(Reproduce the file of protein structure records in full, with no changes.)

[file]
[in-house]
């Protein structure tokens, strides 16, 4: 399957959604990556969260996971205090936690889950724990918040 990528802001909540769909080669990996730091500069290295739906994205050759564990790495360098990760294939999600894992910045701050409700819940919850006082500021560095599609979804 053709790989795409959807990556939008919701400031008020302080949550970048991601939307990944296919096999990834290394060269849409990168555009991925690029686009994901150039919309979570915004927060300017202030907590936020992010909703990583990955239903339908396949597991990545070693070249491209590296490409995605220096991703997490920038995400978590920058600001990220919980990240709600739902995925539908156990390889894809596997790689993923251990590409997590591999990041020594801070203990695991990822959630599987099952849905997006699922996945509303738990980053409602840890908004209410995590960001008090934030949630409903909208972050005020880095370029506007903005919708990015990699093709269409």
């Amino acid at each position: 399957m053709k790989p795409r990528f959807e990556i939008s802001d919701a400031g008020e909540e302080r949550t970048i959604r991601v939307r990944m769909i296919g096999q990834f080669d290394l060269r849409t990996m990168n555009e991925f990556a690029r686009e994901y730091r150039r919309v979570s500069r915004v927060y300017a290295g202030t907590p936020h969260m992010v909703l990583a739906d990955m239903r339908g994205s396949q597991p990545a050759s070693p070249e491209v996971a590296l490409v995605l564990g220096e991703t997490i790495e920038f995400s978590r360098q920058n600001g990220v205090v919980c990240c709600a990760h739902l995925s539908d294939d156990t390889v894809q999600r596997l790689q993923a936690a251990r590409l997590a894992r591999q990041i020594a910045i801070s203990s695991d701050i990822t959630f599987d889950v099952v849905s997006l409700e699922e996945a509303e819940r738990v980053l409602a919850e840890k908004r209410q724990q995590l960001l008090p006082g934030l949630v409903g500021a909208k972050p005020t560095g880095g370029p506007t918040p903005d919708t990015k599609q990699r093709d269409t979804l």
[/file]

[in-house]
């Protein structure tokens, strides 16, 4: 399957959604990556969260996971205090936690889950724990918040 990528802001909540769909080669990996730091500069290295739906994205050759564990790495360098990760294939999600894992910045701050409700819940919850006082500021560095599609979804 053709790989795409959807990556939008919701400031008020302080949550970048991601939307990944296919096999990834290394060269849409990168555009991925690029686009994901150039919309979570915004927060300017202030907590936020992010909703990583990955239903339908396949597991990545070693070249491209590296490409995605220096991703997490920038995400978590920058600001990220919980990240709600739902995925539908156990390889894809596997790689993923251990590409997590591999990041020594801070203990695991990822959630599987099952849905997006699922996945509303738990980053409602840890908004209410995590960001008090934030949630409903909208972050005020880095370029506007903005919708990015990699093709269409």
């Amino acid at each position: 399957m053709k790989p795409r990528f959807e990556i939008s802001d919701a400031g008020e909540e302080r949550t970048i959604r991601v939307r990944m769909i296919g096999q990834f080669d290394l060269r849409t990996m990168n555009e991925f990556a690029r686009e994901y730091r150039r919309v979570s500069r915004v927060y300017a290295g202030t907590p936020h969260m992010v909703l990583a739906d990955m239903r339908g994205s396949q597991p990545a050759s070693p070249e491209v996971a590296l490409v995605l564990g220096e991703t997490i790495e920038f995400s978590r360098q920058n600001g990220v205090v919980c990240c709600a990760h739902l995925s539908d294939d156990t390889v894809q999600r596997l790689q993923a936690a251990r590409l997590a894992r591999q990041i020594a910045i801070s203990s695991d701050i990822t959630f599987d889950v099952v849905s997006l409700e699922e996945a509303e819940r738990v980053l409602a919850e840890k908004r209410q724990q995590l960001l008090p006082g934030l949630v409903g500021a909208k972050p005020t560095g880095g370029p506007t918040p903005d919708t990015k599609q990699r093709d269409t979804l």